YOU ARE HERE: LAT HomeCollections


2 Sisters' Quiet Push for Father

Campaign: Cheney's daughters have key jobs in his quest. But unlike other political offspring, they've avoided the spotlight.


Dick Cheney remembers the day his two daughters rebelled.

It was at a Civil War battlefield--the umpteenth one he'd dragged them to throughout their childhood--and a military reenactment was about to begin. Yellow jackets swarmed and the sun was so hot the family basset hound, he still recalls, "nearly expired."

"Oh, Dad!" they told him. "Can't we just go to a zoo?"

Those teenage girls are now women, still on hand to provide dad an occasional reality check. But now they are volunteers, along with their mother, Lynne, in his quest for the vice presidency. For the tightknit family, it's a chance not just to study history, but to make it together.

Still, Liz and Mary have shied away from the spotlight, even as other political offspring are highly visible. Karenna Gore Schiff stumps for her dad. George P. Bush made Spanish-language television commercials for his uncle. Joseph I. Lieberman's three eldest children have hit the campaign trail on their own.

The Cheney sisters have more quietly taken important roles in their father's pursuit of national office, putting plans on hold and opening their personal lives to scrutiny.

The closeness of the family is apparent to any observer. At the Republican National Convention in Philadelphia, for example, the 31-year-old Mary and her father were in the stands whispering back and forth like a couple at a movie.

The Cheneys are protective of their daughters, proudly talking about their accomplishments but avoiding personal details of their lives and even snapping at unwelcome questions. Concerns for his daughters' privacy played a role in Cheney's decision in 1996 to bow out of the presidential primaries.

So, the decision to run this time was not an easy one, Cheney said.

"There were a lot of good reasons not to do it," he said in a recent interview on his campaign plane. "It was my decision to make, but I would never have made it without taking time to speak to Lynne and Liz and Mary. I took on board what they had to say and it carried great weight with me."

Mary, the first openly gay child of a major party candidate for the White House, is one of her father's closest confidants. Although her father rarely talks about gay rights issues, the Republican platform says gays should not serve in the military, be allowed to marry or be granted special legal protection.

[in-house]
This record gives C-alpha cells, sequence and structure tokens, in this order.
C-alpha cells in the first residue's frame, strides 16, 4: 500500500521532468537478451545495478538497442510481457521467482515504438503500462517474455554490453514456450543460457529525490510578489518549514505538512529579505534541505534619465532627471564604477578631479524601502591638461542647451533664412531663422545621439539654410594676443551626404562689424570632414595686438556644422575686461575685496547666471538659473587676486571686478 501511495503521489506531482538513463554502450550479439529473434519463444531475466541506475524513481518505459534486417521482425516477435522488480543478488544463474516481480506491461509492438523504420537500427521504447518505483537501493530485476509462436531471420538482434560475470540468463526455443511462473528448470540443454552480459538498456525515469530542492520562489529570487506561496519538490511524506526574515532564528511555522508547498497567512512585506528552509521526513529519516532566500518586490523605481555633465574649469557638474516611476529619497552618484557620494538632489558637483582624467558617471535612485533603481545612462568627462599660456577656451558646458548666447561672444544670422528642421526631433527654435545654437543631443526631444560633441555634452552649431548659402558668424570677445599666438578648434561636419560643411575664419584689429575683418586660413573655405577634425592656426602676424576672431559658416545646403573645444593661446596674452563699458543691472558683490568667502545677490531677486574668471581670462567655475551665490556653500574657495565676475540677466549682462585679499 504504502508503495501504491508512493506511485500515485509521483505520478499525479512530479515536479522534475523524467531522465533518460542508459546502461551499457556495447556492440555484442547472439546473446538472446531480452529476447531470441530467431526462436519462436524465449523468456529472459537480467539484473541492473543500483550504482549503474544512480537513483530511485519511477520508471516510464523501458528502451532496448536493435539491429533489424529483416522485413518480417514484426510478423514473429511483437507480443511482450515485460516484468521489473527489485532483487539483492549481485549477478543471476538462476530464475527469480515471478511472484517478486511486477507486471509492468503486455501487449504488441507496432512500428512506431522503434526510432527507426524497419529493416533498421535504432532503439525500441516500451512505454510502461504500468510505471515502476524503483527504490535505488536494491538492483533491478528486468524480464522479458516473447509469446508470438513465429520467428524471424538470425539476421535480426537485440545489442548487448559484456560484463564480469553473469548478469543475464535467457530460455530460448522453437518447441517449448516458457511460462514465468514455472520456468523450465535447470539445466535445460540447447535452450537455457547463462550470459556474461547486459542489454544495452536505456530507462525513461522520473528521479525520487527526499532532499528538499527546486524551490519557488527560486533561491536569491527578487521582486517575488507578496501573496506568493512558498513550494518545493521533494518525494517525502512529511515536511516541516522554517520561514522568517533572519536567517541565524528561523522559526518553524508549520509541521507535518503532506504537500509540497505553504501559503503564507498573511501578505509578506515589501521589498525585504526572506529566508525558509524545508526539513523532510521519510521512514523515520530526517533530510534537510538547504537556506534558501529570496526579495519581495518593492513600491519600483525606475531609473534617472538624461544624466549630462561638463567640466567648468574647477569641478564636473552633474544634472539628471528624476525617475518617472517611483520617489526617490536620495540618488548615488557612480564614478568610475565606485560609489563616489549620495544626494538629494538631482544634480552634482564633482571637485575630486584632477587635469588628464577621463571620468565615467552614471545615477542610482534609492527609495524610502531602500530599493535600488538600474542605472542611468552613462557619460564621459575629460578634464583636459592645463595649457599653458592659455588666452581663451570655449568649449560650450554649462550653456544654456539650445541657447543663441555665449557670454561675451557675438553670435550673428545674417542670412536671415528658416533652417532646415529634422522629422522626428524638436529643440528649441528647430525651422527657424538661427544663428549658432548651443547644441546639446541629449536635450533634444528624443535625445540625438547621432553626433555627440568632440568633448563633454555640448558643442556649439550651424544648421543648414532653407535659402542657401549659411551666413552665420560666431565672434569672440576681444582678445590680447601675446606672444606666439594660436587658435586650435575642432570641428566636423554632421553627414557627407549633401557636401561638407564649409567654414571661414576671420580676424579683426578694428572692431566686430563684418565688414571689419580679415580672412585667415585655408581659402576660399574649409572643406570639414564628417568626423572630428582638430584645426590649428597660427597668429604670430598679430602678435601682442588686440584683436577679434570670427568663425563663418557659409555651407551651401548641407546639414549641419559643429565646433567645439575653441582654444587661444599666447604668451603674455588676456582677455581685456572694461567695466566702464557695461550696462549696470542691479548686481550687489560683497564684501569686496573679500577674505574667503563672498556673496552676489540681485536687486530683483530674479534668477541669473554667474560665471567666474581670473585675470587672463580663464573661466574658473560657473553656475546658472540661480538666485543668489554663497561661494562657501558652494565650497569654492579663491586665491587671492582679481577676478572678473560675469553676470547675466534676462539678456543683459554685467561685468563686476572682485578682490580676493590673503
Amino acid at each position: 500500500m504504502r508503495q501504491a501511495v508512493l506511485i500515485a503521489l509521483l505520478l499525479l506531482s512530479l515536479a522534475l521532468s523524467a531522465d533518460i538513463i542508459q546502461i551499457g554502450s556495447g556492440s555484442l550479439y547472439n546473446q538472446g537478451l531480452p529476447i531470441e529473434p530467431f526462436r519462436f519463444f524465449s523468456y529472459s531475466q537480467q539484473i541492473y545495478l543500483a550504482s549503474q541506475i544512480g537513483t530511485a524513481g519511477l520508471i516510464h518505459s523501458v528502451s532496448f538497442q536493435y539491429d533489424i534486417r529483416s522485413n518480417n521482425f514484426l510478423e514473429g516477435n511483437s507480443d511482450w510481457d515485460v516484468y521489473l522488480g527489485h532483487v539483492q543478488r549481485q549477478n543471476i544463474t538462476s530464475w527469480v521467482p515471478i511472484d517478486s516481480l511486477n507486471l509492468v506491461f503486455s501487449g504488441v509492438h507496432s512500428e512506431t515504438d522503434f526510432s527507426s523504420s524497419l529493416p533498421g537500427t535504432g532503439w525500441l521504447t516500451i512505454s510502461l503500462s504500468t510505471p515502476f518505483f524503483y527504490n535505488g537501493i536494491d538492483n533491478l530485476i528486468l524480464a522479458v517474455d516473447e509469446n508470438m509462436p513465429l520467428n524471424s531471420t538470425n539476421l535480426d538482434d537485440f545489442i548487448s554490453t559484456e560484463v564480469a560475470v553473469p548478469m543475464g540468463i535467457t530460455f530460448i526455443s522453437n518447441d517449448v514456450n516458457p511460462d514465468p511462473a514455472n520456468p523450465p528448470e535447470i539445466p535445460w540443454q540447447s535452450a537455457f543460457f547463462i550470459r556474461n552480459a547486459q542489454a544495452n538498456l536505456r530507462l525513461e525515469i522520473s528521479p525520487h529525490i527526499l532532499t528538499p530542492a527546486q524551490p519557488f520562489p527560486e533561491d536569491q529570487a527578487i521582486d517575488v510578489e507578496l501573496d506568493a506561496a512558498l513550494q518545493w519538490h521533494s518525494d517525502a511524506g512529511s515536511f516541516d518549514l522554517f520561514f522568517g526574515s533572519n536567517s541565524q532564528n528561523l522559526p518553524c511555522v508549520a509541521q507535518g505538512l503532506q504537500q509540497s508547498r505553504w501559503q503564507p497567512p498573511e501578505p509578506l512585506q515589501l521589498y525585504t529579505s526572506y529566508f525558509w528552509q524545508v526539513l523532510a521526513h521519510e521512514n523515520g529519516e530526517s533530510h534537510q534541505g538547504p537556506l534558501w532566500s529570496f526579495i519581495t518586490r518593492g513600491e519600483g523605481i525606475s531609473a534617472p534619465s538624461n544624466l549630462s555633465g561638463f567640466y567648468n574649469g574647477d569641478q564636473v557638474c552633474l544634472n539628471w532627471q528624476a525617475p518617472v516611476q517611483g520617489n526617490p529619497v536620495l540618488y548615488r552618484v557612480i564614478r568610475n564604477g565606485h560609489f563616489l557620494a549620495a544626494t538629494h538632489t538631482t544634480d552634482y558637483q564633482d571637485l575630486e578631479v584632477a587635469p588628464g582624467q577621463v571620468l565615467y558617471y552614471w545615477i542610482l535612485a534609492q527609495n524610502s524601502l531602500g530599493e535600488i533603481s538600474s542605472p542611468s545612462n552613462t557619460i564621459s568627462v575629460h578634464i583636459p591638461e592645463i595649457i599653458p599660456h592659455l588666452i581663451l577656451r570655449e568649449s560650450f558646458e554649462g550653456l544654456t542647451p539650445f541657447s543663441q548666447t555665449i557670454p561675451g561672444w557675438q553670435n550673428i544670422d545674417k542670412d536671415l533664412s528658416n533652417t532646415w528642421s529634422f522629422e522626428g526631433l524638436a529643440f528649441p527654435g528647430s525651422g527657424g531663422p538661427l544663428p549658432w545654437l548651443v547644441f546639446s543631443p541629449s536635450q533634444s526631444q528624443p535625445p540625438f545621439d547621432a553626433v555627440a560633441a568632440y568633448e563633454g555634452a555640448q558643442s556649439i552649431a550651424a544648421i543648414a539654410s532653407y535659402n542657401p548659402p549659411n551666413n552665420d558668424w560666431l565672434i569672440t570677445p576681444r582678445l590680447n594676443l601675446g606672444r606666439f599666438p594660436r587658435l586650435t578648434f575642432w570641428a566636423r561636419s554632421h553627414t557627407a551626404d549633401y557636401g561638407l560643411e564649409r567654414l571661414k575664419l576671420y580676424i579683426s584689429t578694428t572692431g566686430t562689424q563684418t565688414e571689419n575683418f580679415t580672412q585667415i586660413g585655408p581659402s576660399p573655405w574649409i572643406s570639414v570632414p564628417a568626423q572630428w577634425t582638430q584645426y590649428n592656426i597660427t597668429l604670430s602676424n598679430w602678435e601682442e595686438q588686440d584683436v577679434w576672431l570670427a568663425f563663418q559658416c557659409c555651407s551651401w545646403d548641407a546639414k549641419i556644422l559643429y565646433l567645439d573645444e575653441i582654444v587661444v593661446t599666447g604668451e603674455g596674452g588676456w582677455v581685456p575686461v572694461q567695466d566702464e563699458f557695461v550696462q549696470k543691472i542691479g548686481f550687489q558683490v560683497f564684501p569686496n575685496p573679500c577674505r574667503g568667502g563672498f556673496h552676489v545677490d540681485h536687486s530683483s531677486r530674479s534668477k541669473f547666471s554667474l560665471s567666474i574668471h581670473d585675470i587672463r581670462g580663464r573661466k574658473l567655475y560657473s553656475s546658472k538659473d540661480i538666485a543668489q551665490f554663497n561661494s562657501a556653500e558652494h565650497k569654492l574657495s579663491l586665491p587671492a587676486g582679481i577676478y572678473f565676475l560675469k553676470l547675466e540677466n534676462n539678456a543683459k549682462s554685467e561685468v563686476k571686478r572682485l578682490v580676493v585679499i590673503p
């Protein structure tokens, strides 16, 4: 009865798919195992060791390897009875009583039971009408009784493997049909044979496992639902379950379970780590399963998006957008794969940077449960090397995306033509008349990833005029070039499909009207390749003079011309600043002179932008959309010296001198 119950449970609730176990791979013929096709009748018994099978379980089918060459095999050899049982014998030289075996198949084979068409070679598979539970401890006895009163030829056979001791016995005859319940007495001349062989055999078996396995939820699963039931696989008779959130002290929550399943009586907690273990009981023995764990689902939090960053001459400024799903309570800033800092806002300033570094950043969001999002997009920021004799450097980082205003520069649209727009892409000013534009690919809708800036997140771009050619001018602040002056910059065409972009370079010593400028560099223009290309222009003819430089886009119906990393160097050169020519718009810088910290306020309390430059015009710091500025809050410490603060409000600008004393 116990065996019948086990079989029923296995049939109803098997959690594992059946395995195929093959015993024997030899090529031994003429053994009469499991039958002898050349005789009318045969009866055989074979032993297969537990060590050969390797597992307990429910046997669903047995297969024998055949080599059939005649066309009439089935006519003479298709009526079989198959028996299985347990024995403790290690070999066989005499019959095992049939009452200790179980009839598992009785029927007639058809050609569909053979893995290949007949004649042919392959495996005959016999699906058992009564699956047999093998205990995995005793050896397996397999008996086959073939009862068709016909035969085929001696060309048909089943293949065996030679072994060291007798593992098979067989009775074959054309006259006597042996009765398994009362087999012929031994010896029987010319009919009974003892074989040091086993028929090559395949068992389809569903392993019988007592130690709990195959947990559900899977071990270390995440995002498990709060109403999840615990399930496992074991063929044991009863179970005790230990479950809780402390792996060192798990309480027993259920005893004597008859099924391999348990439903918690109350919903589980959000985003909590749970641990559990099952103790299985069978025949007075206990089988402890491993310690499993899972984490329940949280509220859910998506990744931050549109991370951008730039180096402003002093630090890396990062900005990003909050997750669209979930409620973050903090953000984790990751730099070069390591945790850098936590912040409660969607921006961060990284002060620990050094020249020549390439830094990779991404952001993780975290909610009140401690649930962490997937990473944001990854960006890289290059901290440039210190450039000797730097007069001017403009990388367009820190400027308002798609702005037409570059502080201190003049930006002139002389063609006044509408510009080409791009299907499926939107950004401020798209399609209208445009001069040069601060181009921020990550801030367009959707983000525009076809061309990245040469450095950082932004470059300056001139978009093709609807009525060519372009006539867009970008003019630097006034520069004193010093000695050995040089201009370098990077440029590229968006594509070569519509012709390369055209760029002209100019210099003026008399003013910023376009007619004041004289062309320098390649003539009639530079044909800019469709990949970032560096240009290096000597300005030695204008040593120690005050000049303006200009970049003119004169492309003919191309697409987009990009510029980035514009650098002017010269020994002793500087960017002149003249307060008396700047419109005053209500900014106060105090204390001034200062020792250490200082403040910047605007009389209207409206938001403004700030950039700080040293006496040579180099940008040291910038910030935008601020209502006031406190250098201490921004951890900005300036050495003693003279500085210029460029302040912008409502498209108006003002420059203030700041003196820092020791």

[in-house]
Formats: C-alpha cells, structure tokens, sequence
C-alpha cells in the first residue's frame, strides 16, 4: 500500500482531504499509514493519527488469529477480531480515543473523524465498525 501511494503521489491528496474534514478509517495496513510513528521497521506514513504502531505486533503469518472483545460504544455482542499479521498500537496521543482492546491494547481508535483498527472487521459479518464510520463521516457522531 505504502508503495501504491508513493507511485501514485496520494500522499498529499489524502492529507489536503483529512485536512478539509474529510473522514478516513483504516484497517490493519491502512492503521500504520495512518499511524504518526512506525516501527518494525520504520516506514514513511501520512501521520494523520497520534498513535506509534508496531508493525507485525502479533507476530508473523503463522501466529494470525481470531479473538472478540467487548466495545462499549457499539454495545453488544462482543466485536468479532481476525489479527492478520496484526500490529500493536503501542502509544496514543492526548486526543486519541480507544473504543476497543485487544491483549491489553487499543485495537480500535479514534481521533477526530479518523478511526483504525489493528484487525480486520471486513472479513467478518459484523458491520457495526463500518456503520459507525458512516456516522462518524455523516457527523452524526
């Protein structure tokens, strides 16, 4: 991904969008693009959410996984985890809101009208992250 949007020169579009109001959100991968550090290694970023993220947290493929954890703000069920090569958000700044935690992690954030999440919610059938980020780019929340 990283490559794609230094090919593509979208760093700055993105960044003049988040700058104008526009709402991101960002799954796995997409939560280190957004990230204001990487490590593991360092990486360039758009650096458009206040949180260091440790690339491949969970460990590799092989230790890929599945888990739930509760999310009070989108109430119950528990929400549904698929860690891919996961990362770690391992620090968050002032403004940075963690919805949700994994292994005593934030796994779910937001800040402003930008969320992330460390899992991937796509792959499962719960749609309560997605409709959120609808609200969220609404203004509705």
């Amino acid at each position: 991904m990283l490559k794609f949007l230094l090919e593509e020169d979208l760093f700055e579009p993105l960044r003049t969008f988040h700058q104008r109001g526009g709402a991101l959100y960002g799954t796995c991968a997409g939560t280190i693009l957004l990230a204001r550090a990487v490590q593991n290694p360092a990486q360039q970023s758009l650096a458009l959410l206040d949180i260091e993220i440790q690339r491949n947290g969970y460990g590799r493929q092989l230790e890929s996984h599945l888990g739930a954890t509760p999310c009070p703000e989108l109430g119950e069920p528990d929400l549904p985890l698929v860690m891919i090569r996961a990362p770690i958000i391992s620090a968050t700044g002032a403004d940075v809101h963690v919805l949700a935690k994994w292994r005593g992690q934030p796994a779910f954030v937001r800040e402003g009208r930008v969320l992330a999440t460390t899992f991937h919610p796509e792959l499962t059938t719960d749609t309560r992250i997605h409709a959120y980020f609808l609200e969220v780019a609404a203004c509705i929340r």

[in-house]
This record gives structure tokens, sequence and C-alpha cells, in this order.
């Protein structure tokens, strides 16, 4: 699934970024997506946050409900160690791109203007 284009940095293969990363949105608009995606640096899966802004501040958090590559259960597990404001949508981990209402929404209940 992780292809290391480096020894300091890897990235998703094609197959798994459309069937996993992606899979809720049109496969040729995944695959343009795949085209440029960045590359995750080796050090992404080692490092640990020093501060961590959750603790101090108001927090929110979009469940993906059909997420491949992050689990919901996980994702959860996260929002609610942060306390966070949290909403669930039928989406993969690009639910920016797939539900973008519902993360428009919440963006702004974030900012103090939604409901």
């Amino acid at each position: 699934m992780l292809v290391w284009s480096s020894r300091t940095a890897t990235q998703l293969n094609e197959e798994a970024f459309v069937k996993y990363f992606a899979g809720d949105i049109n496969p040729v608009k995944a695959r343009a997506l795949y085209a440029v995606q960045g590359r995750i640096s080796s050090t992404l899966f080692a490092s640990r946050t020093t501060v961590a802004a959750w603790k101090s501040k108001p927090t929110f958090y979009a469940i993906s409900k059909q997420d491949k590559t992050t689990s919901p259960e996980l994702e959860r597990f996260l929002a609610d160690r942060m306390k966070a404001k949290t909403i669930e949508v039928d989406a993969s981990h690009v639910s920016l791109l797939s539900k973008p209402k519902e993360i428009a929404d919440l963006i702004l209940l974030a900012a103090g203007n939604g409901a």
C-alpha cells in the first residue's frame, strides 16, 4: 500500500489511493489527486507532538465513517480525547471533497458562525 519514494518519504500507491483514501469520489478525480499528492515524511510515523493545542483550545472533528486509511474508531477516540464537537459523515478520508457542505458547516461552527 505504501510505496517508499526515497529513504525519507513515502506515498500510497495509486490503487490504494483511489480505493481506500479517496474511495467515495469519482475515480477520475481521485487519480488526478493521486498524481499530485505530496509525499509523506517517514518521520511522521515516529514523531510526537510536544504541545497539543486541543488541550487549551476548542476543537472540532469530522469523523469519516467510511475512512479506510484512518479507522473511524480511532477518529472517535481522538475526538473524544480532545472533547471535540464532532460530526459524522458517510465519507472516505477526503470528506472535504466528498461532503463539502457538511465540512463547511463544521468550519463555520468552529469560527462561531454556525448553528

For Mary, who has not responded to pointed criticism of Republicans by gay and lesbian activists, signing on with her dad's campaign has meant long days and nights on the trail as her father's personal assistant.

She keeps a low profile, reticent with reporters. Only half in jest, she called out "off the record" when she took the traditional campaign plane plunge, sliding down the aisle on a food tray during a recent take-off.

"We feel very strongly about the fact that she's entitled to her private life, as is Liz," Cheney said, noting that he is the candidate, not his wife or children. "But we were eager to have Mary come participate if she wanted to--and she clearly wanted to--just as we were eager to have Liz participate."

His oldest daughter, Elizabeth Cheney Perry, 34, is also playing an important--although even further offstage--role. Her father put her in charge of debate preparation for Thursday's vice presidential showdown in Danville, Ky.

Although the daughters have refused interview requests through their father's campaign staff, their parents say the time they have spent together as a family is one of the highlights of the race so far.

Both daughters have put their careers on hold to work for the campaign as unpaid volunteers. Liz, a Washington-based attorney, is the mother of three girls, the youngest born at the end of March. She extended her maternity leave from a firm where she worked on World Bank issues to help her parents.

Mary postponed plans to attend graduate school this fall to earn an MBA. Until recently, she had been a liaison to the gay and lesbian community for the Denver-based Coors Brewing Co.

To Cheney, the main benefit of having family around is clear: "Brutal honesty."

And in that sense he calls Mary "ideal" for the role she is in.

"I might try to brush her off or push her to the side when she tries to tell me something," he said. "She's never intimidated by me. If I say 'Mary, I don't want to hear that right now' or 'Buzz off, I've got other things to do,' she'll come right back and say, 'Dad you need to know this.' "

Liz, whom Lynne Cheney has called her best friend, was a steady presence at the convention as well, most often at her mother's side. At home with her children in a Washington suburb, she has kept in touch with parents and sister by cell phone. She listened in while Mary took her ride on the food tray down the airplane aisle.

"She was calling out, 'Hello? Hello?' but no one heard her," said Lynne Cheney, laughing. "I talked to her this morning and she said: 'I was so jealous, I wanted to be there.' "

Los Angeles Times Articles